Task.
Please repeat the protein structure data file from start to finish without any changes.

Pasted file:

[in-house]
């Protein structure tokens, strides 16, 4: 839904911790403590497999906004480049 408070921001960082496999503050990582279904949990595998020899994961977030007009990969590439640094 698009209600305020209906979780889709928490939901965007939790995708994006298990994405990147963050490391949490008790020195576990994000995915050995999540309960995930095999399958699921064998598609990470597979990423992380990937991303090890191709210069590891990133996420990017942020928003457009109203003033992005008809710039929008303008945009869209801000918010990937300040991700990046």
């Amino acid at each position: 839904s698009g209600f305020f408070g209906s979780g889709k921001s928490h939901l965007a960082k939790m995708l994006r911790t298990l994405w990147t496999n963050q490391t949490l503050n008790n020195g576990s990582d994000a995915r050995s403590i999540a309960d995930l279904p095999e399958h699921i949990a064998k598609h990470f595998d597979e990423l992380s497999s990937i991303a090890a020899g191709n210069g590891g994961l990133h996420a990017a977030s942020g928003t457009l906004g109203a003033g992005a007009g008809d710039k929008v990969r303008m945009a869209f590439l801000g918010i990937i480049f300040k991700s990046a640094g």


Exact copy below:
[in-house]
């Protein structure tokens, strides 16, 4: 839904911790403590497999906004480049 408070921001960082496999503050990582279904949990595998020899994961977030007009990969590439640094 698009209600305020209906979780889709928490939901965007939790995708994006298990994405990147963050490391949490008790020195576990994000995915050995999540309960995930095999399958699921064998598609990470597979990423992380990937991303090890191709210069590891990133996420990017942020928003457009109203003033992005008809710039929008303008945009869209801000918010990937300040991700990046």
């Amino acid at each position: 839904s698009g209600f305020f408070g209906s979780g889709k921001s928490h939901l965007a960082k939790m995708l994006r911790t298990l994405w990147t496999n963050q490391t949490l503050n008790n020195g576990s990582d994000a995915r050995s403590i999540a309960d995930l279904p095999e399958h699921i949990a064998k598609h990470f595998d597979e990423l992380s497999s990937i991303a090890a020899g191709n210069g590891g994961l990133h996420a990017a977030s942020g928003t457009l906004g109203a003033g992005a007009g008809d710039k929008v990969r303008m945009a869209f590439l801000g918010i990937i480049f300040k991700s990046a640094g």